I think I misjudged you, you know. But you have to understand my suspicion of anyone who (a) gets published in the Gospel Advocate and Firm Foundation and (b) is a Tennessee Vols football fan.

    You seem to be otherwise remarkably intelligent and thoughtful. But anyone who writes,

    "Here is the prediction. Here is the future. Tennessee will beat Alabama today."

    is no prophet. (See

    for reality)


    Matthew's blog is actually pretty good (for a Tennessee fan, you know).

  9. Pingback: The Kitchen of Half-Baked Thoughts » Blog Archive » Missions: Getting short-changed

  10. greg hoffmann says:

    Thanks for the blogs and the opportunity to reply.
    Overall I think that it is apercentage game. Short term missions have been around a long time, the new interest and explosion is a recent developement. I am glad to see more insight and interest regarding viability.
    But back to percentages. " You don't know until you go. "
    If people don't attend short term missions then it is difficult to convince them of the need. To see poverty, hunger, etc. first hand touches you in a way that words and photos cannot.
    As is the case with most things there is only a small percentage of people that will open their heart to the experieance and want to continue to contribute and even want to lead another short term mission. It is this percentage that ends up being of most value to the process. I think that is just human nature. So yes perhaps the monies invested in short term missions could be better spent on long term mission values. But in order to get peopel to contribute in a meaningful way they must experience the need first hand. It then becomes the responsibility of leaders to channel the monies and efforts of short term missions into a long term goal.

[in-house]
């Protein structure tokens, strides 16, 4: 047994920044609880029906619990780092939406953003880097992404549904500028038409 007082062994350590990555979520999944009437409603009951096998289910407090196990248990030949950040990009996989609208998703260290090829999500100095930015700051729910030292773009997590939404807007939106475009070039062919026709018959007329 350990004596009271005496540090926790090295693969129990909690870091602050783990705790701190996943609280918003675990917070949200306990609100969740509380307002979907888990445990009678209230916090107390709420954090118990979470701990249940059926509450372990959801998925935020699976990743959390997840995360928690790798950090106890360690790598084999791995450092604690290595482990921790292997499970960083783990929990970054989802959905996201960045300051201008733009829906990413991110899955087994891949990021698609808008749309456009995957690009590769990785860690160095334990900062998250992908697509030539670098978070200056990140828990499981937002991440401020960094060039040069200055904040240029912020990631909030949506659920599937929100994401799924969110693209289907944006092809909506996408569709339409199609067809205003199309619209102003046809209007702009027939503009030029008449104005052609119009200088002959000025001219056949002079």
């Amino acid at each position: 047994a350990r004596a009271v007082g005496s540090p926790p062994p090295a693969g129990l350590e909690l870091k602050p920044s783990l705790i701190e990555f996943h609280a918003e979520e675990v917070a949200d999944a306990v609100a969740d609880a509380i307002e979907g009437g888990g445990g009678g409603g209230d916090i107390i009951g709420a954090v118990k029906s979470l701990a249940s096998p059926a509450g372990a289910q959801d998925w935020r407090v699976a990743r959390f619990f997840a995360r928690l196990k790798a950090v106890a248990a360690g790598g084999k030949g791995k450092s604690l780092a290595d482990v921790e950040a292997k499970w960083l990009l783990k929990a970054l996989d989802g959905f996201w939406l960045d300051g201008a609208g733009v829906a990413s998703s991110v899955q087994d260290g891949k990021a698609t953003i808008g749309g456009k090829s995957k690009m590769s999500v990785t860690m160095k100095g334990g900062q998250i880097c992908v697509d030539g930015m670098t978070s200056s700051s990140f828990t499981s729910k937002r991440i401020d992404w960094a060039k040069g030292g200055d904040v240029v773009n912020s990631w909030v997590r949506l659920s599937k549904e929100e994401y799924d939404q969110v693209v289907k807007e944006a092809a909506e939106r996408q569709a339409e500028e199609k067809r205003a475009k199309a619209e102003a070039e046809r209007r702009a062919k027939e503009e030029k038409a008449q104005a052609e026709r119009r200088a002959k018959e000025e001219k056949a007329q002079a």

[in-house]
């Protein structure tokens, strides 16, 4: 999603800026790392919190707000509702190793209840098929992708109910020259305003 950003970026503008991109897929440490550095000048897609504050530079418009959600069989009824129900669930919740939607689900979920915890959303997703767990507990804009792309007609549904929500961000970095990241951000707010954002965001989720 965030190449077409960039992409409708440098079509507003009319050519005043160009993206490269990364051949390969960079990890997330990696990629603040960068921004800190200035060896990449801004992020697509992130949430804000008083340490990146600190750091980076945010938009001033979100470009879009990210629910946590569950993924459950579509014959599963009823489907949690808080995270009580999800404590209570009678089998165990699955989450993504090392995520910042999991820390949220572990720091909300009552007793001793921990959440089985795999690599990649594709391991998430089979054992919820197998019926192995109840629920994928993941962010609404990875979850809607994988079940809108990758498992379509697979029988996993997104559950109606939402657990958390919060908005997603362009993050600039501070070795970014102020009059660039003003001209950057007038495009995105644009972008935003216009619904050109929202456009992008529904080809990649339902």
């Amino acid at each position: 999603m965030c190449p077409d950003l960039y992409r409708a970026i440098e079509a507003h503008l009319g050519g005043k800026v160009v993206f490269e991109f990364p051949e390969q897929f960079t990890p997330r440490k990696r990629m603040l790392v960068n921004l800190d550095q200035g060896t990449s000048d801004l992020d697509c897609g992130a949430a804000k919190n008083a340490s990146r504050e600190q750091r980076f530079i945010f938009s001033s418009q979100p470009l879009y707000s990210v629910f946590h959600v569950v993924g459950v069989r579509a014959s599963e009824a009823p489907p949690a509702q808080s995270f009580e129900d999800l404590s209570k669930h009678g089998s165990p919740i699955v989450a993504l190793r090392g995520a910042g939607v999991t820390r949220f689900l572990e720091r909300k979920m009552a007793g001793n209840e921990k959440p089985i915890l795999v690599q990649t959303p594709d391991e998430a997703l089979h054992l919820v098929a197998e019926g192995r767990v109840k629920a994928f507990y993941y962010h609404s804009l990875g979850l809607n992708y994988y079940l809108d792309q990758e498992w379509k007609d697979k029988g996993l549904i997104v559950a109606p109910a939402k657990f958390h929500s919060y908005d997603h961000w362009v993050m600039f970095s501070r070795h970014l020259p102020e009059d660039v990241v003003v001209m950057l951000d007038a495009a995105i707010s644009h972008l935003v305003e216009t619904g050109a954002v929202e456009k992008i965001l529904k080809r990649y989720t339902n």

Perhaps we are near that point now with the explosion of short term volunteers and missions that have gone wrong or not fulfilled the intended purpose and perhaps we are nearing the point where leaders can also become instructors to impart the values and goals and explain the consequences of actions for short term missions in a real sense explaining both positive and negative aspects of the behaivors of short term mission volunteers.
    Most benefit of missions seems to be in the end seems to be that of building relationships and trust.
    That is a two way street. We should be aware of what it really is that the communities we serve are in need of and how best we can help them or serve them. We can also become aware of how they can serve and teach us. This does not happen overnite, but the seeds may be best planted on short term missions
    Thanks, Greg

  11. Pingback: Church Plants and Missions: Putting a Congregational Vision Together, Part 1 « One In

  12. D.Samuelraj says:

    Dear brethren,
    Greetings. Kindly visit India to plant your work.
    God bless